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Ponsford man gets 79 months for 'tale of tragedy' DWI

William Lawrence Butcher

A Ponsford man was sentenced to 79 months in prison for his 12th DWI conviction.

"This is a tale of tragedy," Judge Robert Tiffany told William Lawrence Butcher, 48.

"Thankfully you did not kill yourself or your passenger on the roadways."

Tiffany reminded Butcher that DWI laws were passed to avoid "mayhem" on public roads, and told Butcher his driving history indicated a "total disregard" for those statutes.

Hubbard County Attorney Don Dearstyne said "the defendant has been in the system for the past 20 years. He has a significant criminal history in which chemicals were probably used in most if not all of the offenses.

"He poses a significant risk to public safety," Dearstyne told the court in recommending the top range of sentencing guidelines that called for 57 to 79 months behind bars.

Public defender Jennifer Nelson, in recommending a mid-range sentence of 66 months, said a mandatory five-year supervised probation period after the jail time was served, was sufficient to ensure public safety would be taken into consideration.

"He was convicted based on physical control of the vehicle," Nelson said. "The car was not engaged in any way, shape or form."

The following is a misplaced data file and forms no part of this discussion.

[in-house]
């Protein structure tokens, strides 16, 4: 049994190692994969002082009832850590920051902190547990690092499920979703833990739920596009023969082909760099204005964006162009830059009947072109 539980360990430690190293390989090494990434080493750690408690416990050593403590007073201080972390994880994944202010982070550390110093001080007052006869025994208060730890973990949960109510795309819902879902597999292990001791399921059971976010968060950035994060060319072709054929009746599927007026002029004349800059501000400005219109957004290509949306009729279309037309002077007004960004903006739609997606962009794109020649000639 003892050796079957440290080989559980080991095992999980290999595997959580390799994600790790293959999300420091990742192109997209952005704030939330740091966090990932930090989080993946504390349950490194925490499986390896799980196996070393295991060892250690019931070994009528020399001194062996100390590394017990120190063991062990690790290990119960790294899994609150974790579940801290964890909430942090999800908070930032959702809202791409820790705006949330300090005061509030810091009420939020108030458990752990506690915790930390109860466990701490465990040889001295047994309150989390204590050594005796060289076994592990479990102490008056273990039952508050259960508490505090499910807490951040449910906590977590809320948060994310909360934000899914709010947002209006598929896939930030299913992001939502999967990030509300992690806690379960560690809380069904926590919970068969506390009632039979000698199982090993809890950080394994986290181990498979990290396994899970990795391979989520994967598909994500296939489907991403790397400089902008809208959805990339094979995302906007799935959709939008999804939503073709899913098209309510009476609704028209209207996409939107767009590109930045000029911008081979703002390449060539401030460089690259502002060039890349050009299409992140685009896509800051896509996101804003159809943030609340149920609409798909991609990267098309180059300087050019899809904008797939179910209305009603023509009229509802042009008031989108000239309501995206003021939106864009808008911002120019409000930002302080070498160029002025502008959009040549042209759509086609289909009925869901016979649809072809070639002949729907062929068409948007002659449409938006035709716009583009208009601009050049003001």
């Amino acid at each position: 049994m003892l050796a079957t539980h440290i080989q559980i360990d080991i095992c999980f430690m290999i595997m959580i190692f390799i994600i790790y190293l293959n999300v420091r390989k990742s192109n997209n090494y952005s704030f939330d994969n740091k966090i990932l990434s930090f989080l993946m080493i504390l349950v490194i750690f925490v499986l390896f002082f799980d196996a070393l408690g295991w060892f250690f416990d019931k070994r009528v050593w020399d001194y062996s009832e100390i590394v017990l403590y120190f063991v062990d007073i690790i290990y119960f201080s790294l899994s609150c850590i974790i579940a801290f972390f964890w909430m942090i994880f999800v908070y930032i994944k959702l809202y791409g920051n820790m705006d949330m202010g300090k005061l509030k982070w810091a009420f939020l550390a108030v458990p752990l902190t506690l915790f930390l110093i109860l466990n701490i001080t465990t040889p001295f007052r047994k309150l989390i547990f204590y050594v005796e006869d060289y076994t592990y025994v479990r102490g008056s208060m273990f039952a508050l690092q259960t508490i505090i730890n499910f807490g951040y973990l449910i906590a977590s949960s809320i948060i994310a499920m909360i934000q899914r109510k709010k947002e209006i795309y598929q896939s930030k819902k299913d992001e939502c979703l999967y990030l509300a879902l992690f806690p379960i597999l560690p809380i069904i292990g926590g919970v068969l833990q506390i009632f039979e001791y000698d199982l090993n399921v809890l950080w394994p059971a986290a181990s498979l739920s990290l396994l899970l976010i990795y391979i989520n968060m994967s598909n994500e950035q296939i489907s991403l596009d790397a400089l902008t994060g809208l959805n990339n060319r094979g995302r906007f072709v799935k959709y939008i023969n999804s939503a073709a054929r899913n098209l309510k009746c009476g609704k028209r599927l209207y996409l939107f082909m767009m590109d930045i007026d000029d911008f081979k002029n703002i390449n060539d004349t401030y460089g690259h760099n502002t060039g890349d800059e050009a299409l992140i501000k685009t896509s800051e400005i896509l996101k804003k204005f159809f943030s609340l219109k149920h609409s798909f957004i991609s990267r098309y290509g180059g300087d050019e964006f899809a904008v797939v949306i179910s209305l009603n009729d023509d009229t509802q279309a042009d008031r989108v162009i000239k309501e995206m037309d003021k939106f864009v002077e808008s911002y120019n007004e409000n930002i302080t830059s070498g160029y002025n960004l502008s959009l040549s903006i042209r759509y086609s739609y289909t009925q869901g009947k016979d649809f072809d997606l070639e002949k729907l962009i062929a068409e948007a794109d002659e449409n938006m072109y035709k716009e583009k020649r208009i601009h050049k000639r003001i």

"I wasn't driving that night," Butcher told the judge, adding he has become "a born-again Christian."

Butcher's mother was in the courtroom and was allowed a brief visitation with her son.

Tiffany noted Butcher has been through alcohol treatment at least four times.

Because he is indigent, Tiffany did not impose a fine. He urged Butcher to "embrace" treatment options offered in prison.

"I hope you find some sobriety as you go forward," the judge said.

Butcher was arrested Dec. 31 west of Park Rapids. His vehicle was stopped off the main Highway 34.

In May a jury convicted him of two counts of First Degree DWI and Driving After Cancellation Inimical top Public Safety.

On that charge Tiffany sentenced him to one year that will be served concurrently with the main sentence.

Under Minnesota statutes, he must spend two-thirds of his time in custody. If he is eligible for a good behavior release, he would serve the remaining one-third of the time under supervised probation. After that, the mandatory 60 months of supervision would begin.

Sarah Smith

Sarah Smith is the outdoors editor. She covers courts, business and breaking news in addition to outdoors events.

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